SEGA’s beloved over-the-top action series Yakuza finally gets its missing chapters on PS4. But does this remastered trilogy still shape up well in a modern gaming world?
All the way back in 2005, video games boasted far fewer polygons, yet somehow looked like the pinnacle of realism, and Sony’s PlayStation 2 was the biggest game console on the planet. The zenith of story-based “open world” games was arguably the Grand Theft Auto classic San Andreas. But over at SEGA in Japan, something special was brewing. Designer Toshihiro Nagoshi came up with a game telling the epic story of Kazuma Kiryu, a man who’d just finished a decade-long prison sentence and found himself back in the midst of organised crime in the fictional city of Kamurocho.
Yakuza was a huge hit, first in Japan and then worldwide, and the chain of sequels that it’s spawned in the 15 years since have become much-loved epic everything-em-ups that never vary too far from the successful formula – but somehow never seem to get boring.
We’ve most recently seen a terrific spin-off from the franchise in Judgment, and the PlayStation 4 has already seen the prequel Yakuza 0, latest numbered sequel Yakuza 6, and remakes of the first two games as Yakuza Kiwami and its sequel. Roughly translated, “kiwami” means “extreme”, and they meant it – those were complete remakes of the early games using a modern engine.
It’s only now that we’re finally seeing the missing links – the third, fourth and fifth games in the series – released for PS4, ahead of Yakuza 7 (Like a Dragon in the west), which should arrive later this year (it’s already out in Japan). But don’t get too excited, because what you’re getting in this triple-game anthology isn’t a trio of remakes. They’re remastered versions of the original PlayStation 3 games – with all the limitations that brings.
Now, make no mistake – these games looked amazing for their time, and SEGA has done a great job of dragging the game’s world into 1080p HD, with all three now running at 60 fps (something that’s not especially critical for games like this, but really enhances the “arcade” feel that was already there). Remember, the first two games here were originally designed for the PlayStation 2!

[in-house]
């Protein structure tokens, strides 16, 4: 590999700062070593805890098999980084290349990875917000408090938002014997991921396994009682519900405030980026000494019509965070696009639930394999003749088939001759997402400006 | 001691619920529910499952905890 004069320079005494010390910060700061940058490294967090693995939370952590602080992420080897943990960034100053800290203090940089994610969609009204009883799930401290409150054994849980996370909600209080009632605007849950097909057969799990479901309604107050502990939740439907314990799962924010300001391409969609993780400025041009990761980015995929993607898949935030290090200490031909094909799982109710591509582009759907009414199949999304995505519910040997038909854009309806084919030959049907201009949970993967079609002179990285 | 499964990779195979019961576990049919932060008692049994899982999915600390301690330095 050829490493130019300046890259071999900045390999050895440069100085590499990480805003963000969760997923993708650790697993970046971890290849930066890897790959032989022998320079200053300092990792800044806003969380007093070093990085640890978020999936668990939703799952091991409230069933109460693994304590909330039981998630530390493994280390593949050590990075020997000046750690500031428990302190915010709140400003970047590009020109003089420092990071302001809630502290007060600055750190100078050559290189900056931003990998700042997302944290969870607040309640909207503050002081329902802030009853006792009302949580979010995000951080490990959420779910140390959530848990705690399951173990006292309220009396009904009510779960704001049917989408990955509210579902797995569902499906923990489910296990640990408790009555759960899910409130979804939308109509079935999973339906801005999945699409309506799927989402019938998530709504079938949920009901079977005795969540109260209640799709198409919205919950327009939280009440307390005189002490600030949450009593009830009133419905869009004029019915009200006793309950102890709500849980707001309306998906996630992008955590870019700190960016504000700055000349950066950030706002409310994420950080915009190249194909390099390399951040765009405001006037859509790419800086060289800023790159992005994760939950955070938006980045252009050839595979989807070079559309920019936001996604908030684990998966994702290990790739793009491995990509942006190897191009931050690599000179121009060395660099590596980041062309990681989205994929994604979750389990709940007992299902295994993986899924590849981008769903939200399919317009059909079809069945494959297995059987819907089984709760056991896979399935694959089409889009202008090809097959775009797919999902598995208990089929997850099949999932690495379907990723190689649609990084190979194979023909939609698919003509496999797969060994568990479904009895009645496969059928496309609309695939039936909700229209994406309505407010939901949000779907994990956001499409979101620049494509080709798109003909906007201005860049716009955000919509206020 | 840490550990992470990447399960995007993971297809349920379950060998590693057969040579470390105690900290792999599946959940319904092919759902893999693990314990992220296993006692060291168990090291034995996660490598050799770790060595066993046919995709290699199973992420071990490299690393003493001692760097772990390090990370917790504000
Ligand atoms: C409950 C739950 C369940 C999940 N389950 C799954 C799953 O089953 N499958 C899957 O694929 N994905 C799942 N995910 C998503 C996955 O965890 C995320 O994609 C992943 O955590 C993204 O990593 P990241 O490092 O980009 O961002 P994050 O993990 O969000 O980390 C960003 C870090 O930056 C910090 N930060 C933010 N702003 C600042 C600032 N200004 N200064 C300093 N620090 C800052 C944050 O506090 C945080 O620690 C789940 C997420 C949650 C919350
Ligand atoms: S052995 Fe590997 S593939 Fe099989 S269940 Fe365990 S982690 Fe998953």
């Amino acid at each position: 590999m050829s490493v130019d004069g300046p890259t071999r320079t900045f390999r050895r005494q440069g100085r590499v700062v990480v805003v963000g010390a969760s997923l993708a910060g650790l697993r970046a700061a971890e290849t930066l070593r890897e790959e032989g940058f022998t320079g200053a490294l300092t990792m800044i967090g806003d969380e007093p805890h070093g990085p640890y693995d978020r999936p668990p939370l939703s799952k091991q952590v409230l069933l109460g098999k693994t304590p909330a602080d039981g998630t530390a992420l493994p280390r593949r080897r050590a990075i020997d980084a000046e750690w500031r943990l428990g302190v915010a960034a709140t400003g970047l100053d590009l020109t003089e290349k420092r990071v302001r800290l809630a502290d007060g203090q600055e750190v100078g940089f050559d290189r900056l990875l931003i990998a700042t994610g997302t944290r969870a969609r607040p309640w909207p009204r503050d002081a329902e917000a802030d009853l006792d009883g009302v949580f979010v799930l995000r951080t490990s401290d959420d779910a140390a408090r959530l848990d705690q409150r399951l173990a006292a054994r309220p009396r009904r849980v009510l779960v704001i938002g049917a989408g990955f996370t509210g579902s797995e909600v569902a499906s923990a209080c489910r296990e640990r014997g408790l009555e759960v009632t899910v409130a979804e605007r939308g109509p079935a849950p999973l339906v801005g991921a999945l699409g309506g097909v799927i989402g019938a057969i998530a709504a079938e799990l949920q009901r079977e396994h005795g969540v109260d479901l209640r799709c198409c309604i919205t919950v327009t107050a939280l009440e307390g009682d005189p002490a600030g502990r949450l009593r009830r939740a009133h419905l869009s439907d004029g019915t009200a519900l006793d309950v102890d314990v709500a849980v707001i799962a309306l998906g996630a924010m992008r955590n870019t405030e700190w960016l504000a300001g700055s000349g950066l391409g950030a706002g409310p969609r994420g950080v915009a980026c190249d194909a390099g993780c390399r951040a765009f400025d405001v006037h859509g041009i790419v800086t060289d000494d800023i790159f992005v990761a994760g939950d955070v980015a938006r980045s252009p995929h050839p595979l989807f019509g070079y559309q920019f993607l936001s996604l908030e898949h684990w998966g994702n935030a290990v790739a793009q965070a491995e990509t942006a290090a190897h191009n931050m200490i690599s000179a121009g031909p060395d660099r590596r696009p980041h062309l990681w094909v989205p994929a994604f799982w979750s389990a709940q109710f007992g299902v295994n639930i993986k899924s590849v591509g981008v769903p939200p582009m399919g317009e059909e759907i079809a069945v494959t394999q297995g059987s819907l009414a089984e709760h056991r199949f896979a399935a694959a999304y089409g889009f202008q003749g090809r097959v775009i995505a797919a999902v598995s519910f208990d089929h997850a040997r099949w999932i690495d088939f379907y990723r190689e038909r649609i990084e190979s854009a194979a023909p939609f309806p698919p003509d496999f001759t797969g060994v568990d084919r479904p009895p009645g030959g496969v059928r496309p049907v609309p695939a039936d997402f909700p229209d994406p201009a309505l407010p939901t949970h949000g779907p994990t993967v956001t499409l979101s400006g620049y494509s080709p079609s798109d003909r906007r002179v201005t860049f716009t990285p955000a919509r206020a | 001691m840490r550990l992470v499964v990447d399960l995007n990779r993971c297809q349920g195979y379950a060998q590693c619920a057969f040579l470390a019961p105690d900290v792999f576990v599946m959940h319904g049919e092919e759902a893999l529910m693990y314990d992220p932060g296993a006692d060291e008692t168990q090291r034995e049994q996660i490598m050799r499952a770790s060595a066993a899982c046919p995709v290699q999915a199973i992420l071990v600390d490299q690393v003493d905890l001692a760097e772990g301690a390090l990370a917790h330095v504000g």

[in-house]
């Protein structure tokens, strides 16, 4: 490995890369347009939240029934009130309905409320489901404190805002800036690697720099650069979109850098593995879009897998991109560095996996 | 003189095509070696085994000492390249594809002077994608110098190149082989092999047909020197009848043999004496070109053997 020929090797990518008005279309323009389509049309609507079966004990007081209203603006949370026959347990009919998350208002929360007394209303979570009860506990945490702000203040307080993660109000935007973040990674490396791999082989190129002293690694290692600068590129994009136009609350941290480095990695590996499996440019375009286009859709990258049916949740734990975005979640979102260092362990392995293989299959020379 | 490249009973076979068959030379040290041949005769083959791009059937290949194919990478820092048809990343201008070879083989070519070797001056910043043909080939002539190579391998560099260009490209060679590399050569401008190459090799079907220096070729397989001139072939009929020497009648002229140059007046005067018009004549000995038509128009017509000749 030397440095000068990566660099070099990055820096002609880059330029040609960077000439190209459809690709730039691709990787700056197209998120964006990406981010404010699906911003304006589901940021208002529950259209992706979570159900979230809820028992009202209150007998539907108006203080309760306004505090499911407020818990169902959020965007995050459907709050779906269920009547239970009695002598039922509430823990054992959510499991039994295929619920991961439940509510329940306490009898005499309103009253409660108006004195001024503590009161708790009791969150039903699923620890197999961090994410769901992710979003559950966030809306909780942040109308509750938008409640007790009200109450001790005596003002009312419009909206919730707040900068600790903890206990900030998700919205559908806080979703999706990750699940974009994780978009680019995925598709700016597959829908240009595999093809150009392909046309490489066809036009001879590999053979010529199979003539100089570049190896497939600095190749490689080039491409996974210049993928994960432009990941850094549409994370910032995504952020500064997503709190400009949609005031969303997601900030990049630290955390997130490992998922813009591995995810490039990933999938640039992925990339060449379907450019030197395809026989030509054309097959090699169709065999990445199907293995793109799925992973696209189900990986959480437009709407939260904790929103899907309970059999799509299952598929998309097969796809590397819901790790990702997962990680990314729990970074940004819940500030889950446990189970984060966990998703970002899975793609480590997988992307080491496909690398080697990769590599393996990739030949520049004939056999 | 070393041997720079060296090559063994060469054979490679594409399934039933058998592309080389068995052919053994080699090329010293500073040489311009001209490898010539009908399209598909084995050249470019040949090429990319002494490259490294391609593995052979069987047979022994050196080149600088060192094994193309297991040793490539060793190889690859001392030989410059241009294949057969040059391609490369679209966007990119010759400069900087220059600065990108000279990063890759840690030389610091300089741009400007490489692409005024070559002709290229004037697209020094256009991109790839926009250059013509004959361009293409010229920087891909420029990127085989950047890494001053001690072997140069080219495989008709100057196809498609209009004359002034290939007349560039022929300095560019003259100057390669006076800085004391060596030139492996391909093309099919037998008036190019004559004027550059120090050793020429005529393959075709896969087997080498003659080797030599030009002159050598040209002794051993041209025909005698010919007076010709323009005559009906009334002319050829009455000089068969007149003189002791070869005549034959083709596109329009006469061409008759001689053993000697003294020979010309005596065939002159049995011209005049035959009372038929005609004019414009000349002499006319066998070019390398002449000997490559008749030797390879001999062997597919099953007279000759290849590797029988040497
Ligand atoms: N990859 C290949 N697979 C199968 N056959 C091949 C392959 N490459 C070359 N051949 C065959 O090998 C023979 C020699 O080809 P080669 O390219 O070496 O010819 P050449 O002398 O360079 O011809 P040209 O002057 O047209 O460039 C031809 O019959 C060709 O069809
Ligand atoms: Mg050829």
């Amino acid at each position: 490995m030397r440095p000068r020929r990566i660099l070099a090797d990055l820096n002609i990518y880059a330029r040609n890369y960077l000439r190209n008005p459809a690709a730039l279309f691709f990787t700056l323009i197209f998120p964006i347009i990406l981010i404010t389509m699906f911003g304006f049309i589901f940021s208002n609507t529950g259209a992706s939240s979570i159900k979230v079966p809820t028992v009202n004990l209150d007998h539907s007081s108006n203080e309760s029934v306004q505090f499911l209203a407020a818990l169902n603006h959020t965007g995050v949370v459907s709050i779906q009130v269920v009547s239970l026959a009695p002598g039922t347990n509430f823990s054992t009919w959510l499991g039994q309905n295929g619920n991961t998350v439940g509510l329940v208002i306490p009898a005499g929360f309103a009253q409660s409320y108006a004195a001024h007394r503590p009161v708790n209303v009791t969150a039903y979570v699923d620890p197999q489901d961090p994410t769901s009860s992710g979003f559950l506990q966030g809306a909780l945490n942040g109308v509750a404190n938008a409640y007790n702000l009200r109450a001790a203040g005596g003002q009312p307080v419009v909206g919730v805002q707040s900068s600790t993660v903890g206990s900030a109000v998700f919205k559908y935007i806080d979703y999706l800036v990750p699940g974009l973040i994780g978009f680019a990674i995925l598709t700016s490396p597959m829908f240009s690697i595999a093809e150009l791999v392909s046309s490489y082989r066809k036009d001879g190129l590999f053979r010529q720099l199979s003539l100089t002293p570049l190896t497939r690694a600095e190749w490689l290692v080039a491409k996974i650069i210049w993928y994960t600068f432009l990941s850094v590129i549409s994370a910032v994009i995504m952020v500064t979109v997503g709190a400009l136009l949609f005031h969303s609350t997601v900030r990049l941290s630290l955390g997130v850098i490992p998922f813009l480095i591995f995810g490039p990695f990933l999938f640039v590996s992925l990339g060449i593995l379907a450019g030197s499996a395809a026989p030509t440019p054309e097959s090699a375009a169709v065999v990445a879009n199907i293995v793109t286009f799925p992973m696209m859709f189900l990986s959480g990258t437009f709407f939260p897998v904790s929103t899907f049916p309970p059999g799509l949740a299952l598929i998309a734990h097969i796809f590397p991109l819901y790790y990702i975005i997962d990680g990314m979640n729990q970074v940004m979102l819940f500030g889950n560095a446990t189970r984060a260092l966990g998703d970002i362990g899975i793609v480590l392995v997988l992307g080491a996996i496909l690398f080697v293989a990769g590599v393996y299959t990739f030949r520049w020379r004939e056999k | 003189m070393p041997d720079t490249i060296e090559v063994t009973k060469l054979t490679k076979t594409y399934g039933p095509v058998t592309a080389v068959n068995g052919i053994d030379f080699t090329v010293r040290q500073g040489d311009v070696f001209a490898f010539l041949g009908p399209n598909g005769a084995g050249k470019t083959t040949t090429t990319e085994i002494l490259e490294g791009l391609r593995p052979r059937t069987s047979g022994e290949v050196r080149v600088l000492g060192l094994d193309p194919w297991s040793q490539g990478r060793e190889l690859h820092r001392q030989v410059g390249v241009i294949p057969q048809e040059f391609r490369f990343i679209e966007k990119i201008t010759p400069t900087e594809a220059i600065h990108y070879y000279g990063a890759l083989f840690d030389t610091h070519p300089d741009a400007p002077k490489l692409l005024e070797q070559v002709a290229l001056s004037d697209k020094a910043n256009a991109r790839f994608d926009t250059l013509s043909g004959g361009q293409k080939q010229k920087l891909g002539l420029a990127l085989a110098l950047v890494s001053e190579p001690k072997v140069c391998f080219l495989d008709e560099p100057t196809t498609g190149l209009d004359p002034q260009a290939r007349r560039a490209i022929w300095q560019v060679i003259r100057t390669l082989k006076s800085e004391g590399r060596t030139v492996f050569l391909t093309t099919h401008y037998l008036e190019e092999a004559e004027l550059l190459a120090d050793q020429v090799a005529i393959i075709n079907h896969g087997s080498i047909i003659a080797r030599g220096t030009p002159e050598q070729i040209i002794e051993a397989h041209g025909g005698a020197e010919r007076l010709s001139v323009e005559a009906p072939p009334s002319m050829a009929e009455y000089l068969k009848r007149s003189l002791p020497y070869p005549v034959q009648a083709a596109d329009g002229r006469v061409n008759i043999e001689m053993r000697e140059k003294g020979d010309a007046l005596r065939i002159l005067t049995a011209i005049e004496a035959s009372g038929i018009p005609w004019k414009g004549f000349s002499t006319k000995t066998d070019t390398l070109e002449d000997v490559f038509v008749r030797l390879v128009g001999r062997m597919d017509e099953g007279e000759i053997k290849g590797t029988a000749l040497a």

SEGA’s remastering team has clearly gone back and found the highest resolution textures and elements that existed and have given everything a bit of a spit-polish, but if you’re coming straight from Judgment into Yakuza 3 here, you’re in for bit of a shock. Everything from the interface (with that arcane multi-button method of loading and saving settings and games, that so many Japanese PS3 titles used, still intact here) to the way the game controls and plays feels primitive by comparison. There’s a lot of stuff to read, and all dialogue is in Japanese only (with subtitles, of course).
But it’s the story and the unique game world that made these games into massive hits, and even without proper remakes, all three are a treat with their unique version of Japanese street gang life, extreme shopping and a whole bunch of minigames. From 10-pin bowling to pool to darts to Virtua Fighter to karaoke, you might find yourself so distracted from the plot that you forget there are lives at stake, because you’re sure you’re gonna bowl a 250 on your next try.
Of the three games here, it’s not surprising that Yakuza 5 shapes up the best. By this stage, the studio was named after its hit game and they were taking some fun risks, like spreading the game out across more locations and giving the player access to five playable characters. It was the first post-PS2 Yakuza game, ran on a brand-new engine and was released in the last year of the PS3 era (and wasn’t seen outside Japan even on PS3 until 2015), so it’s pushing the hardware to its limits. The multiple-character story gives it something of a Grand Theft Auto V feel, even though it beat that game to release by nearly a year.
Ultimately, while full remakes of all three games would’ve been nice, this trilogy finally completes the main Yakuza saga on PS4 and lets those who never tried the games sink many, many hours into them for the first time. Yes, the collection is priced at the AAA game level, but you’re getting three games for your money – and three huge, sprawling, classic games at that. They’re all still huge fun, and while the graphics may not exactly blow you away and the gameplay can be a bit less refined than we’re used to today, if you’ve loved the more recent games in the series then you should dive into these without a second thought.
The Yakuza Remastered Collection is available now on PS4.